It's a common affliction: People are often baffled by the time and effort it can take to manage their health benefits. Now, new research from Stanford University has put a price tag on the problem, finding the time employees spend on health insurance hassles adds up to about $21.6 billion a year. What’s more, the indirect costs may be even more dramatic, with employee turnover, absenteeism, and lost productivity actually exceeding the costs of ill health.
- New research quantifies the impact of healthcare "sludge"—or administrative hassles—on employees.
- The study found that people who spent more time on the phone with their health insurer were less happy with their employer and more likely to be stressed, miss work, and feel burned out.
- Employee surveys show a clear trend toward simplification and online self-management of health benefits.
Tallying the Time Drain
Researchers from Stanford’s Graduate School of Business teamed up with Gallup polling experts to assess how much time people spent talking to health benefits administrators about things like settling claims, debating coverage, and getting prior approvals. The average phone call? 32.57 minutes. And more than half the time, those conversations happened at work.
The impact of these encounters wasn’t all good. Those who had talked with a benefits person the previous week were 35% more likely to be absent a day or more from work, 14% less likely to feel engaged, and 10% less likely to be satisfied with their workplace. The estimated nationwide annual cost of those extra absences was $26.4 billion—on top of an estimated $95.6 billion in lost productivity, the study found.
Until now, most research on healthcare frustration factors has centered on the paperwork burden on doctors and hospitals, says Jeffrey Pfeffer, the Thomas D. Dee II professor of organizational behavior at Stanford and the study’s lead author. "Our new twist, which I can’t believe no one looked at before," he says, "is how much employee time is wasted and the measurable effect of that time on employee stress, burnout, increased absence, and diminished job satisfaction."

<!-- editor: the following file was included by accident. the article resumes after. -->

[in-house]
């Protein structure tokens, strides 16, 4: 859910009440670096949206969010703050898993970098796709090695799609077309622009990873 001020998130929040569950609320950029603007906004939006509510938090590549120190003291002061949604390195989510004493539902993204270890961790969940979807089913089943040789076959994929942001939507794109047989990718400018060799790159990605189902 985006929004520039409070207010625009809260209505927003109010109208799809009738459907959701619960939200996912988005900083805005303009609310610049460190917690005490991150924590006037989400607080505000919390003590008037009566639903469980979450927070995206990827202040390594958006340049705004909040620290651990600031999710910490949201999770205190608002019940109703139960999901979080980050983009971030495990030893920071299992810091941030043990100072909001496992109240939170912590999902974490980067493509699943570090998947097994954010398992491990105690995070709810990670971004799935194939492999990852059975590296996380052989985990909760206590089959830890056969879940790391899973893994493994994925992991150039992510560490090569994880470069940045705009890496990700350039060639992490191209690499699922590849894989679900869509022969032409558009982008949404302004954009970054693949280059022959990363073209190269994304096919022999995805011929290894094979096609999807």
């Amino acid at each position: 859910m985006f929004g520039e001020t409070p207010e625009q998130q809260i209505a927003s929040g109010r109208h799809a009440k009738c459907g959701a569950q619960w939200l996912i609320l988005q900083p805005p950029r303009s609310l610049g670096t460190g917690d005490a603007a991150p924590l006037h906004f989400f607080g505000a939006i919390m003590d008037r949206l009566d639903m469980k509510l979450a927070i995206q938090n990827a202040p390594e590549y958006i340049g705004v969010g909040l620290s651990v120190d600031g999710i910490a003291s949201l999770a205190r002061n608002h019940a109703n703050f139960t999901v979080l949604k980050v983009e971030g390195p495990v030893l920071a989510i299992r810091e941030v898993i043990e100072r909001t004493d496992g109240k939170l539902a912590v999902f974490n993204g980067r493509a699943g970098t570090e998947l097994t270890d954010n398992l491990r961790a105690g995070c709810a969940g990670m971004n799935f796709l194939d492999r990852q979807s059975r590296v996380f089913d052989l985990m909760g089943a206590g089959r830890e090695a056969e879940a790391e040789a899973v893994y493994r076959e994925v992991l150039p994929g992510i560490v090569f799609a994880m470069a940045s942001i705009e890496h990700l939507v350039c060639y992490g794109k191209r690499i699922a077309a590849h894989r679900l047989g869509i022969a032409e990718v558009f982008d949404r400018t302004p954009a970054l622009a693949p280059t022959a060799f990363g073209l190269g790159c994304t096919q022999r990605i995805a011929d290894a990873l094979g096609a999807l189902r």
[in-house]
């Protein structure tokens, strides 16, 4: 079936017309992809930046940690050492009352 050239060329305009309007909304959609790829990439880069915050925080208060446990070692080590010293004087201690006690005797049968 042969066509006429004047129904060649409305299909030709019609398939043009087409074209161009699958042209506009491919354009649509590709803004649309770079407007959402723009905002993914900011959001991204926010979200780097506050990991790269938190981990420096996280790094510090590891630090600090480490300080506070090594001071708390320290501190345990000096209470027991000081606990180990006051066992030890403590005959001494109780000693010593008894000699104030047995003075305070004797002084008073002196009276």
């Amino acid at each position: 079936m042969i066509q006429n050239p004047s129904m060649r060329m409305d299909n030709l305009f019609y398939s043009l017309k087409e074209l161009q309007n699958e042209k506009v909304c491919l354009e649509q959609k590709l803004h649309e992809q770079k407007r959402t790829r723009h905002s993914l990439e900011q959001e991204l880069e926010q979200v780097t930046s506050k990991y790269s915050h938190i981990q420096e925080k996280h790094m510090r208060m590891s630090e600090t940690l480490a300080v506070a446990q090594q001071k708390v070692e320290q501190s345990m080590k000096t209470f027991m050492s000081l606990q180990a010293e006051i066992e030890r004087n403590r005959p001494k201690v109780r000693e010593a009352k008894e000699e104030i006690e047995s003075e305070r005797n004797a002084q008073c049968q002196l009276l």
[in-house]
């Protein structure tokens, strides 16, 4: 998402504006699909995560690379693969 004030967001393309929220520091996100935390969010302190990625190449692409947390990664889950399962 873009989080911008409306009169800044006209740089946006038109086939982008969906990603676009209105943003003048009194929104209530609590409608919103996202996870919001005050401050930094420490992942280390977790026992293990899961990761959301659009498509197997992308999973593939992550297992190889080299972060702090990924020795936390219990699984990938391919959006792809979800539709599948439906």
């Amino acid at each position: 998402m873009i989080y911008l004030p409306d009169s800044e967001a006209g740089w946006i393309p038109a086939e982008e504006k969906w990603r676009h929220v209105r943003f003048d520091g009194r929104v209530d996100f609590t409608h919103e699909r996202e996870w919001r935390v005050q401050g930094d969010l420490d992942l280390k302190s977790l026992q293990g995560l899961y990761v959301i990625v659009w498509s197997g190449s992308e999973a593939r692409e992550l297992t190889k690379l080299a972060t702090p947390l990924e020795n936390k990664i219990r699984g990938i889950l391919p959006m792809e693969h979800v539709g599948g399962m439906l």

These interactions with health insurance companies, he notes, are on average lengthy and end up being a significant influence on employee morale.
Easing Administrative Hassles
Administrative friction in healthcare—the “sludge,” as it’s called—is a major pain point. In fact, administrative complexity is the single biggest source of waste in healthcare, even bigger than fraud or overpricing, according to a study published in the Journal of the American Medical Association.
This complexity trickles down to everyone, which is why it perhaps comes as no surprise that a recent survey by the International Foundation of Employee Benefit Plans found only about a third of employees (34%) have a high or somewhat high level of understanding of their health benefits, while roughly half (52%) have a medium level of understanding and 15% have a somewhat low or very low level of understanding.
So, what do consumers think might help? According to recent research by the Employee Benefit Research Institute, nearly all employees feel confident in their ability to make informed choices about their benefits. But about four in 10 say they want more guidance as a result of the COVID-19 pandemic and economic crisis and most want that extra help in the form of online resources like a benefits portal or digital decision-making tool.
Indeed, almost six in 10 employees say they’d ultimately prefer a single website that lets them review and manage all their benefits, notes the latest Global Benefits Attitudes Survey from the advisory firm Willis Towers Watson. The majority of Gen Z workers said they want their benefits questions answered via online chat.
What Employers Can Do
Benefits make up about 30% of employee costs for private employers, but Pfeffer contends there’s been little study or action regarding how the so-called sludge associated with accessing those benefits robs employee time and influences attitudes. That should change, he says.
The research concludes that companies should pick benefits administrators in part on their ability to minimize the time employees have to spend dealing with them.
“Companies say they offer health insurance to attract and retain talent,” he says, “but they’re offering a benefit which is administered so that it often doesn’t feel like a benefit.”